Nine-Tenths of the Law: Enduring Dispossession in Indonesia explores the relationship between possession and legalization across Indonesia, examining the imaginative and improvisational interpretations of law by which Indonesians navigate dispossession. The old aphorism that “possession is nine-tenths of the law” suggests that property rights are not merely about legal rights, but, more importantly, about social relations and the political and physical capacity to hold things of value: land, in particular. Possession, control of benefit streams, and the ability to exclude others from what is yours generally require instruments that can often seem more important than rights on paper. Work on access and powers of exclusion advocate approaches to the understanding of resource benefits and control that are not centered around the law.
Possession may be nine-tenths of the law, but the last tenth, recognition, still matters a great deal. Furthermore, recognition often takes the form of legalization, through efforts to make claims and decisions appear legal. And, crucially, this very plausibility of legality can have the effect of law. This book is therefore about how and why people and institutions work to make claims stick by legalizing them. It is about the relationship between legal recognition and possession. It is about how the last tenth of the law relates to the other nine.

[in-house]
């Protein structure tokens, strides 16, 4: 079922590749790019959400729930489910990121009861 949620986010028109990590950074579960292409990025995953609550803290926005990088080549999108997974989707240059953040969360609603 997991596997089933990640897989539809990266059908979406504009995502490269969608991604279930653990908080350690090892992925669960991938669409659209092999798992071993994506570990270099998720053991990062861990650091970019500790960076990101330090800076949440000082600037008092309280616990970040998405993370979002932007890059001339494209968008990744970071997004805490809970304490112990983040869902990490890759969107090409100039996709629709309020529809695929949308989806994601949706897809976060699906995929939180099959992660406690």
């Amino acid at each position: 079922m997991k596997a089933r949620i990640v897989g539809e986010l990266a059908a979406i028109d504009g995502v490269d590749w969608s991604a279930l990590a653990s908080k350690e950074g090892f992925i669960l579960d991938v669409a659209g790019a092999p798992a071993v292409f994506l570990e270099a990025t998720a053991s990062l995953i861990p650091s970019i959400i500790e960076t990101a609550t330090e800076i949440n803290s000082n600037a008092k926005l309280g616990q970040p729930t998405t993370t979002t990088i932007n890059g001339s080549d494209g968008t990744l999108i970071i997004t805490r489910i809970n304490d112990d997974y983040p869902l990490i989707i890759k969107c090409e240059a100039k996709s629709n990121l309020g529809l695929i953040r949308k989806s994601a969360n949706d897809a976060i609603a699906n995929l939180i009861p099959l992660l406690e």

Struggles over land form the focus of this book. People who want a place to farm, to build a house, and to make a living face competition from plantation companies, government authorities, national parks, forest authorities, urban developers, and others who equally have designs on the space. The book maps out the significant claimants in the cases of conflict and their fields of engagements with each other and with the ideas of land rights and law. Although violence is a big part of the conflicts, all actors also argue and legitimate their claims. Custom, established practice, need, and law are all mobilized to impress and convince the relevant public of the justice of the claims. It is striking, however, to what extent all actors try to make their claims look legal. The author therefore examines a variety of legalization strategies of the different parties. Struggles have outcomes, and while it is a challenge to read long-term implications, we can at least see what appears to develop; how do claims form, who prevails, and whose prospects are blighted as an outcome of the conflict.
The author interests are not so much in the technicalities of legislation or the inner consistencies of law. Instead, the author focus on law as a reference point and medium for social conflict, and on how law, as rules effectively sanctioned by public authorities, is mobilized or contested, and consolidated or modified. The focus throughout the book is therefore systematically on actors, their actions and arguments, and the institutional results. In this way, this book is an anthropology of postcolonial law.
The research was done in three different regions of Indonesia: West Java, North Sumatra, and Aceh, each home to the capitalist frontier in Indonesia of the seventeenth, nineteenth, and twenty-first centuries, respectively. West Java and North Sumatra have long experienced frontier convulsions as property regimes and social orders altered at the bidding of world commodity markets. More recently, Aceh has entered the vortex of the oil palm boom with wide-reaching consequences. Despite their obvious differences, the three areas share violent agrarian struggles and ingenious forms of legalization. Together, the three areas also demonstrate that capitalist frontiers are not appointed moments that pass, but extended moments—if moments at all. The regional history also demonstrates that anyone engaging in land politics is in it for the long haul.